Supernova 2007 notes: Irving Waldasky-Berger on complex systems

Irving Waldasky-Berger, the recently retired technology strategist for IBM, addresses where the software and hardware industries are going and the challenges they face at Supernova 2007. Here are my notes....

Irving Waldasky-Berger

Irving Waldasky-Berger, the recently retired technology strategist for IBM, addresses where the software and hardware industries are going and the challenges they face at Supernova 2007. Here are my notes.... (extensive paraphrasing):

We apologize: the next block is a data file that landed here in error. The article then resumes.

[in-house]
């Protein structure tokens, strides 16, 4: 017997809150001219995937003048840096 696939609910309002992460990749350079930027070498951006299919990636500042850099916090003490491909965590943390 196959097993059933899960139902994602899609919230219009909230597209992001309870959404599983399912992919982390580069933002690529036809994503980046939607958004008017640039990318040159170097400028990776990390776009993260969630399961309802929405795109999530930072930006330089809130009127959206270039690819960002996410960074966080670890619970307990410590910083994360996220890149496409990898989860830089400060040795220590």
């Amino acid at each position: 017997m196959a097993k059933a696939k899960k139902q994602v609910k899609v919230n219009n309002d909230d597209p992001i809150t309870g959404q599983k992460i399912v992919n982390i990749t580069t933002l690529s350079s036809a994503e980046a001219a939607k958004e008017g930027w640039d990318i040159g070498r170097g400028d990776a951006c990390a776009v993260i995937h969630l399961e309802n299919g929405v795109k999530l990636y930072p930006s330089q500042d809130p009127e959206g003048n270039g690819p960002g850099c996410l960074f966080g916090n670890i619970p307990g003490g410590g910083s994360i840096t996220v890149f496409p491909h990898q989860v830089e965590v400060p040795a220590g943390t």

Let's imagine that we were having this discussion a billion years ago with the great creator: If after a billion years of development, with the technology we have today, would the great creator say we were highly developed? No. We're still early in the evolution of systems. We are now in the era when we want to look at the whole enterprise as a system and the whole ecosystem the enterprise exists in as a system and the whole economy as a system. We are now concerned with the people, processes and information we deal with--the problem is, this is frightfully, frightfully, frightfully complicated. It is amazing we have been able to get these systems to work as well as we have given the primitive nature of our tools. Engineering has actually done a really good job of taking society's needs and ...bring tools to the table. For example, a giant airplane is "built on paper" through modeling before it is actually constructed in the physical world. We have good engineering practices to come up with very complex systems. So, what we now need to do is figure out how to bring together the right processes and resources for [the enterprise]. Someone has to design a business [like a complex mechanical system]. You better model and simulate, then implement. Here's where the existing systems we have--Web 2.0, reusable software, SOA, etc. come into play. Technology is at the bottom of an inverted triangle, the top of which is the business. Market-facing systems at the top expose the business to its customers, and there are many fewer back-office systems that support the front-office operations. Until recently, we did not have enough technology to apply ot the people and services side of the business. Because if you are going to apply technology to a process that is deterministic [it is relatively straightforward, despite being complex, because they are bounded by definable components and goals]. Processes involving people are much more complicate, because people are a pain in the ass. They aren't deterministic. So, we now have to learn new processes for designing these complex systems, systems that have to evolve. Human-based systems, such as a business, are a hybrid of people and technology. Unlike the airplane, they are evolving constantly as compared to they physically designed object. You don't redesign the Golden Gate Bridge all the time. These systems are constantly shifting. They have to have flexible, modular architectures to support them. These requirements will consume every bit of technology you put out there, but that is, in my mind, the definition of the transition from the industrial to the information economy.

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